by Mark English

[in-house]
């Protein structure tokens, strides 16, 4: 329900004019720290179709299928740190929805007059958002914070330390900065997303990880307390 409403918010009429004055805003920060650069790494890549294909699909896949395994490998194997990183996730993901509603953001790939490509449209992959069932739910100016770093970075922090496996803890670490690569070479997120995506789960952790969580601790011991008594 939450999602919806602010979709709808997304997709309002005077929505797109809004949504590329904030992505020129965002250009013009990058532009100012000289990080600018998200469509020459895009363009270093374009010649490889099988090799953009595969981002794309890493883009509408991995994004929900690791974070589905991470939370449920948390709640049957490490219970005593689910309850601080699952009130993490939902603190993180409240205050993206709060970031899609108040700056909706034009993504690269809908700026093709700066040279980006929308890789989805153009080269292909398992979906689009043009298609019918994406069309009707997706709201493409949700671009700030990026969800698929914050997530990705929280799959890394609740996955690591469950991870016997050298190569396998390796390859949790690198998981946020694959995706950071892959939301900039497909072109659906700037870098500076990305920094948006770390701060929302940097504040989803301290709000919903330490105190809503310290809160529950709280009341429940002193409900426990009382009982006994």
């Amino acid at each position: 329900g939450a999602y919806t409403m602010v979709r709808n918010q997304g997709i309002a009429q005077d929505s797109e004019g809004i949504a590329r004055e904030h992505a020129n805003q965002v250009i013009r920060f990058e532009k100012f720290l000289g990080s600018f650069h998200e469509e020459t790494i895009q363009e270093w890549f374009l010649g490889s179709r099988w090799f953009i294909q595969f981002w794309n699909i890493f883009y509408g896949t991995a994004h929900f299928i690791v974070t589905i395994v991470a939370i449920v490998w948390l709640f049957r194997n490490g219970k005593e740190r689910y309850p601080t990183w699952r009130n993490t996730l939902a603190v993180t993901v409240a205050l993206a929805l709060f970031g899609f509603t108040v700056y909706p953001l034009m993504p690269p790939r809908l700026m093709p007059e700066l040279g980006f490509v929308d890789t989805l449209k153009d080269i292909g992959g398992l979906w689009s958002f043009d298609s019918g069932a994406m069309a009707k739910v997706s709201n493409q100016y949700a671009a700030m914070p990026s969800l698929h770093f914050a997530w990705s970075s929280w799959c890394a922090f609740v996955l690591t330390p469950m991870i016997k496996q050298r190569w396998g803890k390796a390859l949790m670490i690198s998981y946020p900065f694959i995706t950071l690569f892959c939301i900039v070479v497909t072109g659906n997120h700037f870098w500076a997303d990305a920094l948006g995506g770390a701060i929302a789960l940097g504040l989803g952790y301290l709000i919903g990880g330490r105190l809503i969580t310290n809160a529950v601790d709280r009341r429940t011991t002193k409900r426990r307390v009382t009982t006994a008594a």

Young children are notoriously bad liars, but even mature and sophisticated users of language reveal themselves in ways of which they are all too often unaware. Listeners and readers inevitably make judgments based not so much on the literal meaning of what we say as on what they perceive to be our purpose or motivation for saying it. This is a well-known and universal phenomenon. But there are strands of thinking, in both Western and Eastern traditions, which take these ideas a bit further and see the analysis of linguistic style as potentially revealing the moral qualities of the speaker or writer.